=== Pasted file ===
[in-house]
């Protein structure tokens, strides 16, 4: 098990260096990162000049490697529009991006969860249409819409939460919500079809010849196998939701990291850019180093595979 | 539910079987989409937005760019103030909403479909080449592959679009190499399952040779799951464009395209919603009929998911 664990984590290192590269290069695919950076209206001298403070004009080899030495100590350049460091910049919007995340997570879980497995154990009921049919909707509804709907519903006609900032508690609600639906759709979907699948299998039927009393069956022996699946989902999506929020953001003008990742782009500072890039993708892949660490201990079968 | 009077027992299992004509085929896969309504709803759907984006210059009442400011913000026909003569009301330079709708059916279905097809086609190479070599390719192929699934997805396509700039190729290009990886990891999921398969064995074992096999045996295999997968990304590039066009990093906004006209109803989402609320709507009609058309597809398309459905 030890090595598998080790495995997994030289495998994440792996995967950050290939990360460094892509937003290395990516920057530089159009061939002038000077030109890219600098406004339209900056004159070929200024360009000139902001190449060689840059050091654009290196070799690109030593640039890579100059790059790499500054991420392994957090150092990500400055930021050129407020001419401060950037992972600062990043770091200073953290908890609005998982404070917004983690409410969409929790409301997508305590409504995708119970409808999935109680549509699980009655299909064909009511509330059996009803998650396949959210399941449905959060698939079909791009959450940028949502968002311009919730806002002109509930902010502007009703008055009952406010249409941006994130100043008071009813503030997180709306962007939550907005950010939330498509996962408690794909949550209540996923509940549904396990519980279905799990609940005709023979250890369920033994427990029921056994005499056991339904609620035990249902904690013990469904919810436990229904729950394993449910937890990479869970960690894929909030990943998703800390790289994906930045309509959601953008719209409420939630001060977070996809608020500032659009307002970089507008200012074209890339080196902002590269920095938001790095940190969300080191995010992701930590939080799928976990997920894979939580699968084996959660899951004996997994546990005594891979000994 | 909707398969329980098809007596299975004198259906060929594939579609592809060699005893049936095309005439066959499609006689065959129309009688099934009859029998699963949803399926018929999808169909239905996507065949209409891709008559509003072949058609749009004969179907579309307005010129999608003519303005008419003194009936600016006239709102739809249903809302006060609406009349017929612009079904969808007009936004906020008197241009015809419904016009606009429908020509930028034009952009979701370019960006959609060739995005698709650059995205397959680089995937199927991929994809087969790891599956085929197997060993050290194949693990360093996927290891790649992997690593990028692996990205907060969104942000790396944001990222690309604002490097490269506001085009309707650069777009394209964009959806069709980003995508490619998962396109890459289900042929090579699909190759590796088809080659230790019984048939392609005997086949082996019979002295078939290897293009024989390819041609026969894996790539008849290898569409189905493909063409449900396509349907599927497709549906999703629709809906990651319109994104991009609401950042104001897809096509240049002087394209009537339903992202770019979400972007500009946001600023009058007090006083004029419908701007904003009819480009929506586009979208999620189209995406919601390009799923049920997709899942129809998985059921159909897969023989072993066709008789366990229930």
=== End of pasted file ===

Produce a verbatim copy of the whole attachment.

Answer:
[in-house]
């Protein structure tokens, strides 16, 4: 098990260096990162000049490697529009991006969860249409819409939460919500079809010849196998939701990291850019180093595979 | 539910079987989409937005760019103030909403479909080449592959679009190499399952040779799951464009395209919603009929998911 664990984590290192590269290069695919950076209206001298403070004009080899030495100590350049460091910049919007995340997570879980497995154990009921049919909707509804709907519903006609900032508690609600639906759709979907699948299998039927009393069956022996699946989902999506929020953001003008990742782009500072890039993708892949660490201990079968 | 009077027992299992004509085929896969309504709803759907984006210059009442400011913000026909003569009301330079709708059916279905097809086609190479070599390719192929699934997805396509700039190729290009990886990891999921398969064995074992096999045996295999997968990304590039066009990093906004006209109803989402609320709507009609058309597809398309459905 030890090595598998080790495995997994030289495998994440792996995967950050290939990360460094892509937003290395990516920057530089159009061939002038000077030109890219600098406004339209900056004159070929200024360009000139902001190449060689840059050091654009290196070799690109030593640039890579100059790059790499500054991420392994957090150092990500400055930021050129407020001419401060950037992972600062990043770091200073953290908890609005998982404070917004983690409410969409929790409301997508305590409504995708119970409808999935109680549509699980009655299909064909009511509330059996009803998650396949959210399941449905959060698939079909791009959450940028949502968002311009919730806002002109509930902010502007009703008055009952406010249409941006994130100043008071009813503030997180709306962007939550907005950010939330498509996962408690794909949550209540996923509940549904396990519980279905799990609940005709023979250890369920033994427990029921056994005499056991339904609620035990249902904690013990469904919810436990229904729950394993449910937890990479869970960690894929909030990943998703800390790289994906930045309509959601953008719209409420939630001060977070996809608020500032659009307002970089507008200012074209890339080196902002590269920095938001790095940190969300080191995010992701930590939080799928976990997920894979939580699968084996959660899951004996997994546990005594891979000994 | 909707398969329980098809007596299975004198259906060929594939579609592809060699005893049936095309005439066959499609006689065959129309009688099934009859029998699963949803399926018929999808169909239905996507065949209409891709008559509003072949058609749009004969179907579309307005010129999608003519303005008419003194009936600016006239709102739809249903809302006060609406009349017929612009079904969808007009936004906020008197241009015809419904016009606009429908020509930028034009952009979701370019960006959609060739995005698709650059995205397959680089995937199927991929994809087969790891599956085929197997060993050290194949693990360093996927290891790649992997690593990028692996990205907060969104942000790396944001990222690309604002490097490269506001085009309707650069777009394209964009959806069709980003995508490619998962396109890459289900042929090579699909190759590796088809080659230790019984048939392609005997086949082996019979002295078939290897293009024989390819041609026969894996790539008849290898569409189905493909063409449900396509349907599927497709549906999703629709809906990651319109994104991009609401950042104001897809096509240049002087394209009537339903992202770019979400972007500009946001600023009058007090006083004029419908701007904003009819480009929506586009979208999620189209995406919601390009799923049920997709899942129809998985059921159909897969023989072993066709008789366990229930």